"Consumers are saying they want to invest their time, not waste it. And this is where I think console companies come in"
That's not to say that console games can just move right over to mobile platforms. "There is a real problem with putting console games on mobile phones; it's the device," Mahoney said. "Tablets are a little bit better, but all mobile devices have three main drawbacks: The screen size, the battery life, and where you play them. It can be sunny, too rainy, windy or noisy; it's hard to get into a console type game in that type of environment."
Sony wanted to know how to bring the level of mobile gaming up, so they surveyed people. "We asked people if they wanted God of War on a mobile phone, and they said 'Not really.'" said Mahoney. "Why not? They said they were really terrified that an amazing experience like that would kill their battery. They were also concerned that it was going to be really immersive and take lots of time. We heard this from a ton of people nationwide; they were worried about missing calls. It makes sense, because when we delved into why, people said 'My phone is a communications device, first and foremost.' Gaming is a secondary use case, and it can't cannibalize the communication capability."
"What people were saying is not that we have to fit these games into the device, but fit these games into how people use it," Mahoney explained. "People are using games during these little bursts of time. So we thought, what is a console game? A console game is ten 30-60-minute levels. Mobile games are like hundreds of levels that are three to six minutes, sometimes even less. What if we take the higher quality graphics, and the narratives that everyone is asking for, and we put it on a mobile phone and fit it into these little bursts of time. We took that back to consumers, and they said 'Yes, that's it exactly, that's what we want.'"
It wasn't that simple, though. "To deliver that level of game experience, to that many people, in a way where there's great quality but also enough quantity to keep them engaged, that's going to take a lot of work," Mahoney said. "We knew we couldn't do it ourselves. So we did what people would consider an atypical thing for a console company: We opened the platform. That was around the time we launched the PlayStation Mobile Developer program. You pay $99 a year, you have unlimited publishes on the platform, one global contract, and unified developer resources online. This is really revolutionary for console companies."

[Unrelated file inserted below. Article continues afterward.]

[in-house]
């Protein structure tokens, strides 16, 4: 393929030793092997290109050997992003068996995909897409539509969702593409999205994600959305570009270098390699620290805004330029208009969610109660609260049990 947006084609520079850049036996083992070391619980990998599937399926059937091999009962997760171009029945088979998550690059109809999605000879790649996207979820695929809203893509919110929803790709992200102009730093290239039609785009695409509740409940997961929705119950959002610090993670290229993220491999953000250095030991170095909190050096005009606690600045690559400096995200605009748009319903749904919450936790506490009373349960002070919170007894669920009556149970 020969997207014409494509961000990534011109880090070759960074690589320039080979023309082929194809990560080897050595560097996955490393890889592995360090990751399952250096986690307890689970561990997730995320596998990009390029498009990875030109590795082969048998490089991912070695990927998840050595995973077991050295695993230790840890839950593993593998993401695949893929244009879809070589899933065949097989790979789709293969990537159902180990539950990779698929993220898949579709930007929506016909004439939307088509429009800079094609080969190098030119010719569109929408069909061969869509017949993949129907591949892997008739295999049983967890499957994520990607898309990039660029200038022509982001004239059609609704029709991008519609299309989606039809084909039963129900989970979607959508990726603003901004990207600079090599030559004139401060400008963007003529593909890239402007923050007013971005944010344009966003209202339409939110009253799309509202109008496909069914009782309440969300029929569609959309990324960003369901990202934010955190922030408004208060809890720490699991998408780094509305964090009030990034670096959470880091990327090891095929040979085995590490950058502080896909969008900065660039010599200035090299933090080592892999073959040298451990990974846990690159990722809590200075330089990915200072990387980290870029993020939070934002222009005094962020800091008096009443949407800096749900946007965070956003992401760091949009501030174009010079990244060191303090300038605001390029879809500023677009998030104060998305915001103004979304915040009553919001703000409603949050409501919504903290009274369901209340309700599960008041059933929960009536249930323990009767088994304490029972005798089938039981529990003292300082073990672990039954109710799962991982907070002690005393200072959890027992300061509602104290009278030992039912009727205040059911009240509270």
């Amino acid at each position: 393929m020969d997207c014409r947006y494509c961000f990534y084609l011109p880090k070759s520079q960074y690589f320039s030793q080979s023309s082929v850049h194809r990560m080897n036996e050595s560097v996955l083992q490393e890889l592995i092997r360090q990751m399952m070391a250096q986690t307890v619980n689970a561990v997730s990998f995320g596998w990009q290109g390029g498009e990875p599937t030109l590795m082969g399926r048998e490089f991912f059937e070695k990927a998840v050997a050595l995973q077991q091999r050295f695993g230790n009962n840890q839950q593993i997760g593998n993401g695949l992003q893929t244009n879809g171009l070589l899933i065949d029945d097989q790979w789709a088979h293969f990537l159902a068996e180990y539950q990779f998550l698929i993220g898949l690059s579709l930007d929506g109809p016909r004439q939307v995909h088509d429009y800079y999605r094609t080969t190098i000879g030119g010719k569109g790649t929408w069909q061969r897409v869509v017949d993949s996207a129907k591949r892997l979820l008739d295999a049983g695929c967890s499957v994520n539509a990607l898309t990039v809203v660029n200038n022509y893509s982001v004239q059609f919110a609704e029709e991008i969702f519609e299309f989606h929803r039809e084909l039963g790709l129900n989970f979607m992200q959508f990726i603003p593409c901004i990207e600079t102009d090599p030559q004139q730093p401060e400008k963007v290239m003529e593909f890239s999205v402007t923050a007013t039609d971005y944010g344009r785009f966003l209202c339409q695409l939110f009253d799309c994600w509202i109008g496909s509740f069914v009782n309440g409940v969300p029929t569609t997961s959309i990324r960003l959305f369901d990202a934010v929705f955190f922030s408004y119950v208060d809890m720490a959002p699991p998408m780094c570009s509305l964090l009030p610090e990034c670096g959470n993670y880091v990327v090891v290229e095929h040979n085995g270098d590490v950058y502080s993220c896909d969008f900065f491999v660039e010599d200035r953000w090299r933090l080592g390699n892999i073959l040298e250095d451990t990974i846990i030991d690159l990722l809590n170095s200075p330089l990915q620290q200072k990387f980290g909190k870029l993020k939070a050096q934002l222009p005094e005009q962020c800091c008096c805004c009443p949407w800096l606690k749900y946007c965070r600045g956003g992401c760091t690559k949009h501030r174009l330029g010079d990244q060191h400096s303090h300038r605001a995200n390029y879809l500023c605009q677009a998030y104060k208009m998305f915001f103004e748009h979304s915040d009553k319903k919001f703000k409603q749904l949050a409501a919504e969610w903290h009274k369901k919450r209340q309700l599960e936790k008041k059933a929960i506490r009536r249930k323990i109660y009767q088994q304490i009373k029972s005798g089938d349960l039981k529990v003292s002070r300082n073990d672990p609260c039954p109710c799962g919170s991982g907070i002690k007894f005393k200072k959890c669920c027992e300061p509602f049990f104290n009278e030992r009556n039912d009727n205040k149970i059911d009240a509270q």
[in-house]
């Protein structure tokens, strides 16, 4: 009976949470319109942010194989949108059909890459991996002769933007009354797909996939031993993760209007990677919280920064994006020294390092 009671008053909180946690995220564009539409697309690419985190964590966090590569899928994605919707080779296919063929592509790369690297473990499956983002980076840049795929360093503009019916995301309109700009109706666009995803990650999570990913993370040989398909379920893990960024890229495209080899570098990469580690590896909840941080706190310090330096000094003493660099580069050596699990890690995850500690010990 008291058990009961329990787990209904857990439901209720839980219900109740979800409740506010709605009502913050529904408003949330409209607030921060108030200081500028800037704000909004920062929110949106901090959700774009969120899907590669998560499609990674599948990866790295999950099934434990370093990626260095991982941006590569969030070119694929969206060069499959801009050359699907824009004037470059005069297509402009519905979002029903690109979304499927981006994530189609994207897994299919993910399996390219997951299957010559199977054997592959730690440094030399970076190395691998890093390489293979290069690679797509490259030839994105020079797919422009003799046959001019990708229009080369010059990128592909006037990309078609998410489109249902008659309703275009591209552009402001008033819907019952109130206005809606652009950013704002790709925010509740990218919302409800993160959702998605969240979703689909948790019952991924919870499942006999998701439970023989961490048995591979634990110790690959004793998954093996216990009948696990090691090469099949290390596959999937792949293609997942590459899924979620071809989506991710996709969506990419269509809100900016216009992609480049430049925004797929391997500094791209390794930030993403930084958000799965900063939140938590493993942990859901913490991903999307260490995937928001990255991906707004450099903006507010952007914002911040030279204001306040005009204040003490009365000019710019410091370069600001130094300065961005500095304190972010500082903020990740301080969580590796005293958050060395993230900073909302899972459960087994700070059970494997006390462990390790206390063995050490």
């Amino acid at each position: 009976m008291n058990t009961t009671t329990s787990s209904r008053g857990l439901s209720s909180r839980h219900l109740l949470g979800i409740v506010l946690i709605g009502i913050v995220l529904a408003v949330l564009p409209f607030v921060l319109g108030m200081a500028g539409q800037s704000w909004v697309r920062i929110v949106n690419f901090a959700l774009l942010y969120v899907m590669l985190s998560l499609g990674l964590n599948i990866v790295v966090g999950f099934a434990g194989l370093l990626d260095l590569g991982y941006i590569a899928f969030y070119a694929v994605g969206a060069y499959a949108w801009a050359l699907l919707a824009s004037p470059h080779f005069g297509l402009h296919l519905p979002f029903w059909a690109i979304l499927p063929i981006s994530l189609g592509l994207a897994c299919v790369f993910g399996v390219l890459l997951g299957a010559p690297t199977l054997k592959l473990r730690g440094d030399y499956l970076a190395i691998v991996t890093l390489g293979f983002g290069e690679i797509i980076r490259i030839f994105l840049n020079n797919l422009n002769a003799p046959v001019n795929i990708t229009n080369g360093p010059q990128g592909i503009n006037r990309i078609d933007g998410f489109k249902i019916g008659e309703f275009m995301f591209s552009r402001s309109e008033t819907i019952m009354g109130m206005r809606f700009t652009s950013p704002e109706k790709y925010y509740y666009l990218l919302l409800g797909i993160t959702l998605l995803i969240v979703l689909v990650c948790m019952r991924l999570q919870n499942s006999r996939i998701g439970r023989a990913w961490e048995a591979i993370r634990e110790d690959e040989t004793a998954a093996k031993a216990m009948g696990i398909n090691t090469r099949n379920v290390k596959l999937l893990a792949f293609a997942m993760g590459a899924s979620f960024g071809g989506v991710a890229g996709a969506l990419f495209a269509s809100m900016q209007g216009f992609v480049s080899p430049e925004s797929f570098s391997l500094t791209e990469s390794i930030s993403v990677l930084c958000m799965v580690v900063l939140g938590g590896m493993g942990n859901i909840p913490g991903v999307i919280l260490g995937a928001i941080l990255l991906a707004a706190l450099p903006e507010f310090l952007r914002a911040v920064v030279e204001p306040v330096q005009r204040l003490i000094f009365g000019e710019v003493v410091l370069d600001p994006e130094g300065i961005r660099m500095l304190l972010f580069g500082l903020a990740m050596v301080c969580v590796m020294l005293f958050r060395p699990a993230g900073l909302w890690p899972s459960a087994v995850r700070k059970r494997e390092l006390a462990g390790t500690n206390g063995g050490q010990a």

"A console game is ten 30-60-minute levels. Mobile games are like hundreds of levels that are three to six minutes, sometimes even less"
The final piece of the puzzle was to give developers a good reason to put games on the platform. "There are plenty of open platforms, so we knew we needed something more," Mahoney said. "We have a big audience of gamers. We want to take the best games and elevate them. We want you to come in and feel that you're finding something that's relevant to you and high quality."
It's still early days for the PlayStation Mobile platform, and as mobile hardware power improves there will be more devices capable of providing higher-quality output. It's too soon to tell if this initiative will really have a big impact on mobile gaming. The interesting question is whether some of this can work in the opposite direction; can the flexible business models and ease of development make their way to consoles?
Sony does intend to bring some of that thinking back to the console business, from what Mahoney said. The technical aspects of Sony's soon-to-be-announced new console will be important, no doubt; exceptional graphics and other capabilities will intrigue developers and gamers alike. The competition for console games, though, isn't just about tech specs. Developers have been attracted to online and mobile platforms because of the ease of publishing, the fact that there's little or no bureaucracy to navigate for online or mobile games can be a deciding factor in platform development decisions. Innovations in the way Sony does business with developers may have as much of an impact on the success of a new console as any technical feature.